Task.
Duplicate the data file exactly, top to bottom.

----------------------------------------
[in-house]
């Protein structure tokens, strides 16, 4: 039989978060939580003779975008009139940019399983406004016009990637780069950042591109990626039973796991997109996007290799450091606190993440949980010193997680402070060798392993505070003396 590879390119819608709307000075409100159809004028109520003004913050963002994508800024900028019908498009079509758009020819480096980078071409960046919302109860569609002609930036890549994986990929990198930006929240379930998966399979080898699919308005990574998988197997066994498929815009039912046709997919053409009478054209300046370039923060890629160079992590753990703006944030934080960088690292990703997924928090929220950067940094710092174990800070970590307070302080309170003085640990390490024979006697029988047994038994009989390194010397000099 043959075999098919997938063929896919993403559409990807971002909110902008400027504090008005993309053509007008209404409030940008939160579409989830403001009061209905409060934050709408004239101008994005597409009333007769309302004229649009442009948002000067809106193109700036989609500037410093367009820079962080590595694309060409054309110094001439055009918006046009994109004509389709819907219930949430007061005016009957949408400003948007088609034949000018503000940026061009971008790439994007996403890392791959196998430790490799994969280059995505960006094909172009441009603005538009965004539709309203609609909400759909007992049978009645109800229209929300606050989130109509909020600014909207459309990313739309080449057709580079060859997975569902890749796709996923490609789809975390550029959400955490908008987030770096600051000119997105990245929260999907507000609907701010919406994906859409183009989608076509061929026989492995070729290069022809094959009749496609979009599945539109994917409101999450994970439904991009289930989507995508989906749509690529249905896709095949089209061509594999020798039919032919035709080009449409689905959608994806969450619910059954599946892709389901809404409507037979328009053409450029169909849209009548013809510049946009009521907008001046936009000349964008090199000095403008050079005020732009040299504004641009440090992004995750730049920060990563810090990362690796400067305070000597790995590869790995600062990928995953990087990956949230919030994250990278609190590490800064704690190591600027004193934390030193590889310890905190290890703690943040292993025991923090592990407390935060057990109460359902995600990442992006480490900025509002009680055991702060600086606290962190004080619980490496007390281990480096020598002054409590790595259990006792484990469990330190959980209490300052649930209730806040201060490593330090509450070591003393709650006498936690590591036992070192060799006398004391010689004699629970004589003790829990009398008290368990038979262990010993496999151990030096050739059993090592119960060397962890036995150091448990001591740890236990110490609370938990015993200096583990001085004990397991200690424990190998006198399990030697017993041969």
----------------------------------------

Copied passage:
[in-house]
């Protein structure tokens, strides 16, 4: 039989978060939580003779975008009139940019399983406004016009990637780069950042591109990626039973796991997109996007290799450091606190993440949980010193997680402070060798392993505070003396 590879390119819608709307000075409100159809004028109520003004913050963002994508800024900028019908498009079509758009020819480096980078071409960046919302109860569609002609930036890549994986990929990198930006929240379930998966399979080898699919308005990574998988197997066994498929815009039912046709997919053409009478054209300046370039923060890629160079992590753990703006944030934080960088690292990703997924928090929220950067940094710092174990800070970590307070302080309170003085640990390490024979006697029988047994038994009989390194010397000099 043959075999098919997938063929896919993403559409990807971002909110902008400027504090008005993309053509007008209404409030940008939160579409989830403001009061209905409060934050709408004239101008994005597409009333007769309302004229649009442009948002000067809106193109700036989609500037410093367009820079962080590595694309060409054309110094001439055009918006046009994109004509389709819907219930949430007061005016009957949408400003948007088609034949000018503000940026061009971008790439994007996403890392791959196998430790490799994969280059995505960006094909172009441009603005538009965004539709309203609609909400759909007992049978009645109800229209929300606050989130109509909020600014909207459309990313739309080449057709580079060859997975569902890749796709996923490609789809975390550029959400955490908008987030770096600051000119997105990245929260999907507000609907701010919406994906859409183009989608076509061929026989492995070729290069022809094959009749496609979009599945539109994917409101999450994970439904991009289930989507995508989906749509690529249905896709095949089209061509594999020798039919032919035709080009449409689905959608994806969450619910059954599946892709389901809404409507037979328009053409450029169909849209009548013809510049946009009521907008001046936009000349964008090199000095403008050079005020732009040299504004641009440090992004995750730049920060990563810090990362690796400067305070000597790995590869790995600062990928995953990087990956949230919030994250990278609190590490800064704690190591600027004193934390030193590889310890905190290890703690943040292993025991923090592990407390935060057990109460359902995600990442992006480490900025509002009680055991702060600086606290962190004080619980490496007390281990480096020598002054409590790595259990006792484990469990330190959980209490300052649930209730806040201060490593330090509450070591003393709650006498936690590591036992070192060799006398004391010689004699629970004589003790829990009398008290368990038979262990010993496999151990030096050739059993090592119960060397962890036995150091448990001591740890236990110490609370938990015993200096583990001085004990397991200690424990190998006198399990030697017993041969």